Pak’s Underground Water Polluted With Arsenic, 50 Mn At Risk

Contamination is particularly worrying as Pakistan is unusually dependant , vast underground natural reservoir.

3 min read
Women carry water home from Kalri lake in Thatta, Pakistan. Image used for representational purpose. 

More than 50 million people in Pakistan are at risk of arsenic poisoning from contaminated groundwater. That’s according to a study recently published in the journal Science Advances, based on samples from 1,200 wells across the country. Arsenic cannot be removed from groundwater through common processes such as boiling or filtration – instead it requires expensive procedures such as reverse osmosis, which are beyond the reach of most poor people.

Contamination is particularly worrying in this case as Pakistan is unusually dependant on a single, vast underground natural reservoir known as the Indus basin aquifer. The aquifer covers an area of 160,000km² – making it slightly larger than England – and spans Pakistan’s border with India.

Arsenic contamination may not even be the most alarming thing about the aquifer, however. At current rates of groundwater mining, there is considerable risk the wells will eventually run dry.

Both Pakistan and India have historically subsidised electricity and diesel for running agricultural wells that tap into the aquifer.

Groundwater users only pay for the energy used to mine the resource; the water itself is not metered or priced. The aquifer is literally free for anyone to tap into by drilling a well – whether it is for agricultural, industrial or domestic purposes.

Both countries are taking out far more water than is being replenished by rain or rivers. In fact, India extracts more groundwater than any other country in the world (not just from the Indus), and Pakistan is fourth in the list.

The Indus aquifer is already the second most “overstressed” groundwater basin in the world and, at current rates of use, reserves like this may be “severely depleted” over the next few decades.

Where Water Goes?

More than 300 millio people live in the largely agricultural and extensively irrigated Indus basin. Of the total water used for irrigation, about half comes from the aquifer below ground, rather than rainwater or the river itself and its various tributaries.

There are irrigation canals, but their flow is concentrated in the summer monsoon period, and isn’t as readily available as groundwater.

Pakistan’s paddy fields.
Pakistan’s paddy fields.
(Photo: DIFD)

Despite increased concerns over groundwater use, governments on both sides of the border have been encouraging farmers to produce and export water-intensive food crops and livestock products. Given lots of water from a fast-diminishing aquifer is needed to produce everything from a grain of rice to a slab of beef, this trade amounts to “virtual water” exports.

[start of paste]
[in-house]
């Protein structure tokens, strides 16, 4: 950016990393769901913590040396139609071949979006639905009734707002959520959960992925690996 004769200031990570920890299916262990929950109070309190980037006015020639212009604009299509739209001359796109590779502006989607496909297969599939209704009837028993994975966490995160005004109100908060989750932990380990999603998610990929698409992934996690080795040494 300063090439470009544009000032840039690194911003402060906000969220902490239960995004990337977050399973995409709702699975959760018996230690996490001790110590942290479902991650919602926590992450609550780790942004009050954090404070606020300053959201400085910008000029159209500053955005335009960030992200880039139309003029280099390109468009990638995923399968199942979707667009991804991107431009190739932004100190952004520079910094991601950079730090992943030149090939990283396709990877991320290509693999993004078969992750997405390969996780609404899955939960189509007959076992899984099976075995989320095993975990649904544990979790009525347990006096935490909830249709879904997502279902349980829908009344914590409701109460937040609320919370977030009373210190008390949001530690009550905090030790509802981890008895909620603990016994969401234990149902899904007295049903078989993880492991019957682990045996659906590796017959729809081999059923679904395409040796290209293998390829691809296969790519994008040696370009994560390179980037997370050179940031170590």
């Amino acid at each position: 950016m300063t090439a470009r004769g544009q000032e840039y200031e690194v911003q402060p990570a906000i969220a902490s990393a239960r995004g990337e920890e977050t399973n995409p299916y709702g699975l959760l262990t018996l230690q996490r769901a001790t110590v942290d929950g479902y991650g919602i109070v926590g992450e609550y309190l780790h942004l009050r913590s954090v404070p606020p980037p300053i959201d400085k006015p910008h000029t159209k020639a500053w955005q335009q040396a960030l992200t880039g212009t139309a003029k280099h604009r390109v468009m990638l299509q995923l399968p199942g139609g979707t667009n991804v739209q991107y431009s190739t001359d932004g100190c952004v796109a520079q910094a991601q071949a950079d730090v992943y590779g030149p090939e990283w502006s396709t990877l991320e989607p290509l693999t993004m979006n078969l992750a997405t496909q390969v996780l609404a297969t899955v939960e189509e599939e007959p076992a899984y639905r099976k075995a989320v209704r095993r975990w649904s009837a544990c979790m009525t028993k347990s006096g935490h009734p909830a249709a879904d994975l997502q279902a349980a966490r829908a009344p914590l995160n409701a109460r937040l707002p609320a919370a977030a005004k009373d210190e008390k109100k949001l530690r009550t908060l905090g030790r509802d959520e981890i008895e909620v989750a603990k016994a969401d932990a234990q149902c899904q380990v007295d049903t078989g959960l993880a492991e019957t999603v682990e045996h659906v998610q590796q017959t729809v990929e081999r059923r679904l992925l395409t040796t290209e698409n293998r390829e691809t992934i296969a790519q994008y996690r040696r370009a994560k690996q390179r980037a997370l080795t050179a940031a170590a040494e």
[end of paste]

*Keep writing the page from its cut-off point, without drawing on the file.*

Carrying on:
“Virtual water” refers to water embedded in trade products. A country that exports rice is in effect also exporting the water that is used to grow rice. This is why water-starved countries such as Saudia Arabia have stopped growing products like wheat. Importing food instead essentially means they “import” water rather than using their own scarce reserves.

Key exports from India and Pakistan including rice, sugar, cotton and textiles all require lots of water to produce.

In addition, both governments are incentivising the growth of meat exports through the use of various subsidies, without considering the water footprint. Pakistan’s halal meat export trade has grown more than ten-fold in the past decade, for instance – mainly to water-scarce countries such as Saudi Arabia.

A Finite Resource

In India, some states, where groundwater levels are critical now, require a license to drill new wells.

In Pakistan, however, unlicensed drilling continues. The current legal framework for groundwater is spread across a variety of instruments both from colonial and post-colonial times, as well as local customs that often conflict with each other.

Property rights are largely defined by an archaic piece of colonial legislation, the Easements Act of 1882, which allows landowners to effectively collect and dispose of underground water as long as it is not a part of a public irrigation network.

Most of the elaborate state irrigation bureaucracy serves to manage and distribute surface water – not the aquifer. India has recently established a Central Groundwater Board, but in Pakistan, monitoring and management still happens in silos, with no particular institution taking responsibility for the conservation of the resource.

(This article was first published on The Conversation and has been republished with permission.)

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